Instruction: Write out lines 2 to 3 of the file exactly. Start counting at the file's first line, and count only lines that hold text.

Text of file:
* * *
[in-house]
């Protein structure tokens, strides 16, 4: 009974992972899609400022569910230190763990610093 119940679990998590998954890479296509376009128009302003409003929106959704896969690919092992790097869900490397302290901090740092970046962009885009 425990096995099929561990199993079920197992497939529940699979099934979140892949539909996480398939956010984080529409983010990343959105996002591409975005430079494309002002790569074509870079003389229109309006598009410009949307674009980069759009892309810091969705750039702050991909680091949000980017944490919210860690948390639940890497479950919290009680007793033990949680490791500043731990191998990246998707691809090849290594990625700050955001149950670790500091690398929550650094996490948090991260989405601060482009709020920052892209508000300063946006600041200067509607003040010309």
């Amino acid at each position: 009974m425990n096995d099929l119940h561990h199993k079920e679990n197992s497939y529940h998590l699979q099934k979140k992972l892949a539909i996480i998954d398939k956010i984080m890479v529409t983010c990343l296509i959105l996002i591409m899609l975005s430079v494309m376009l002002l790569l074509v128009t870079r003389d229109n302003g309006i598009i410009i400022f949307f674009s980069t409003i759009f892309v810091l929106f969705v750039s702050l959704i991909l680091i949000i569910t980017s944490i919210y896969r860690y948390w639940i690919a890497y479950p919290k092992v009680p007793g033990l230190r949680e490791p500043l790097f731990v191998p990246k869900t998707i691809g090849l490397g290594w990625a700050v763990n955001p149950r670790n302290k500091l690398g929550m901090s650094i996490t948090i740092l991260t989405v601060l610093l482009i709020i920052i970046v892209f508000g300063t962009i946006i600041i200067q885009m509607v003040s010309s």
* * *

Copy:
């Protein structure tokens, strides 16, 4: 009974992972899609400022569910230190763990610093 119940679990998590998954890479296509376009128009302003409003929106959704896969690919092992790097869900490397302290901090740092970046962009885009 425990096995099929561990199993079920197992497939529940699979099934979140892949539909996480398939956010984080529409983010990343959105996002591409975005430079494309002002790569074509870079003389229109309006598009410009949307674009980069759009892309810091969705750039702050991909680091949000980017944490919210860690948390639940890497479950919290009680007793033990949680490791500043731990191998990246998707691809090849290594990625700050955001149950670790500091690398929550650094996490948090991260989405601060482009709020920052892209508000300063946006600041200067509607003040010309």
């Amino acid at each position: 009974m425990n096995d099929l119940h561990h199993k079920e679990n197992s497939y529940h998590l699979q099934k979140k992972l892949a539909i996480i998954d398939k956010i984080m890479v529409t983010c990343l296509i959105l996002i591409m899609l975005s430079v494309m376009l002002l790569l074509v128009t870079r003389d229109n302003g309006i598009i410009i400022f949307f674009s980069t409003i759009f892309v810091l929106f969705v750039s702050l959704i991909l680091i949000i569910t980017s944490i919210y896969r860690y948390w639940i690919a890497y479950p919290k092992v009680p007793g033990l230190r949680e490791p500043l790097f731990v191998p990246k869900t998707i691809g090849l490397g290594w990625a700050v763990n955001p149950r670790n302290k500091l690398g929550m901090s650094i996490t948090i740092l991260t989405v601060l610093l482009i709020i920052i970046v892209f508000g300063t962009i946006i600041i200067q885009m509607v003040s010309s």